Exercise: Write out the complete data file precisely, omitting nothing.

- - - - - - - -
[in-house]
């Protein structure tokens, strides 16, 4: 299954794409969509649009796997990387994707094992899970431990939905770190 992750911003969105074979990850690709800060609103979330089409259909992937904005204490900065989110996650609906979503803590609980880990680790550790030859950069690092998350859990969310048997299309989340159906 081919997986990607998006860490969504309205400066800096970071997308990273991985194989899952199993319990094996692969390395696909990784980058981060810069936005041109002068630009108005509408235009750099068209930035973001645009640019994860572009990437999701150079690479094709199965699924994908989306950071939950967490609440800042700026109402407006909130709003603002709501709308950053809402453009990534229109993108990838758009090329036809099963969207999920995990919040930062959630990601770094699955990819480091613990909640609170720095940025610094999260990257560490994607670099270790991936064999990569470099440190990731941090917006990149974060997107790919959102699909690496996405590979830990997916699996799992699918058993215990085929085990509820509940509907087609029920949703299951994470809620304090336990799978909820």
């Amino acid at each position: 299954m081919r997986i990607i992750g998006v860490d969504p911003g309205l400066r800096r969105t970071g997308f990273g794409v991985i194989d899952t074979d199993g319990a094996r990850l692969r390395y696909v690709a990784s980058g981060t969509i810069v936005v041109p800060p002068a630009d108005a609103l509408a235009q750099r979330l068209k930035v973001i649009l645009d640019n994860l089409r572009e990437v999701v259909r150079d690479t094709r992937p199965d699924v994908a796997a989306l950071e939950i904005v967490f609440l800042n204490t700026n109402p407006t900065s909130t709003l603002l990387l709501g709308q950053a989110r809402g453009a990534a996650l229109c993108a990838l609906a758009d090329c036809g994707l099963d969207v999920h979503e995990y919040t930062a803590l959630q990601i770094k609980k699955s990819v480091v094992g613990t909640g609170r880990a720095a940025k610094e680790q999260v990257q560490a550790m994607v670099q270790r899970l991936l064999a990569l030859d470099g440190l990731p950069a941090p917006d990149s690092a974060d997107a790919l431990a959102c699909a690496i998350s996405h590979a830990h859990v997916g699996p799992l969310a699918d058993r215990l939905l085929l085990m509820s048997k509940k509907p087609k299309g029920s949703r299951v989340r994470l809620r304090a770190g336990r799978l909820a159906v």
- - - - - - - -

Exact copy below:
[in-house]
């Protein structure tokens, strides 16, 4: 299954794409969509649009796997990387994707094992899970431990939905770190 992750911003969105074979990850690709800060609103979330089409259909992937904005204490900065989110996650609906979503803590609980880990680790550790030859950069690092998350859990969310048997299309989340159906 081919997986990607998006860490969504309205400066800096970071997308990273991985194989899952199993319990094996692969390395696909990784980058981060810069936005041109002068630009108005509408235009750099068209930035973001645009640019994860572009990437999701150079690479094709199965699924994908989306950071939950967490609440800042700026109402407006909130709003603002709501709308950053809402453009990534229109993108990838758009090329036809099963969207999920995990919040930062959630990601770094699955990819480091613990909640609170720095940025610094999260990257560490994607670099270790991936064999990569470099440190990731941090917006990149974060997107790919959102699909690496996405590979830990997916699996799992699918058993215990085929085990509820509940509907087609029920949703299951994470809620304090336990799978909820």
């Amino acid at each position: 299954m081919r997986i990607i992750g998006v860490d969504p911003g309205l400066r800096r969105t970071g997308f990273g794409v991985i194989d899952t074979d199993g319990a094996r990850l692969r390395y696909v690709a990784s980058g981060t969509i810069v936005v041109p800060p002068a630009d108005a609103l509408a235009q750099r979330l068209k930035v973001i649009l645009d640019n994860l089409r572009e990437v999701v259909r150079d690479t094709r992937p199965d699924v994908a796997a989306l950071e939950i904005v967490f609440l800042n204490t700026n109402p407006t900065s909130t709003l603002l990387l709501g709308q950053a989110r809402g453009a990534a996650l229109c993108a990838l609906a758009d090329c036809g994707l099963d969207v999920h979503e995990y919040t930062a803590l959630q990601i770094k609980k699955s990819v480091v094992g613990t909640g609170r880990a720095a940025k610094e680790q999260v990257q560490a550790m994607v670099q270790r899970l991936l064999a990569l030859d470099g440190l990731p950069a941090p917006d990149s690092a974060d997107a790919l431990a959102c699909a690496i998350s996405h590979a830990h859990v997916g699996p799992l969310a699918d058993r215990l939905l085929l085990m509820s048997k509940k509907p087609k299309g029920s949703r299951v989340r994470l809620r304090a770190g336990r799978l909820a159906v």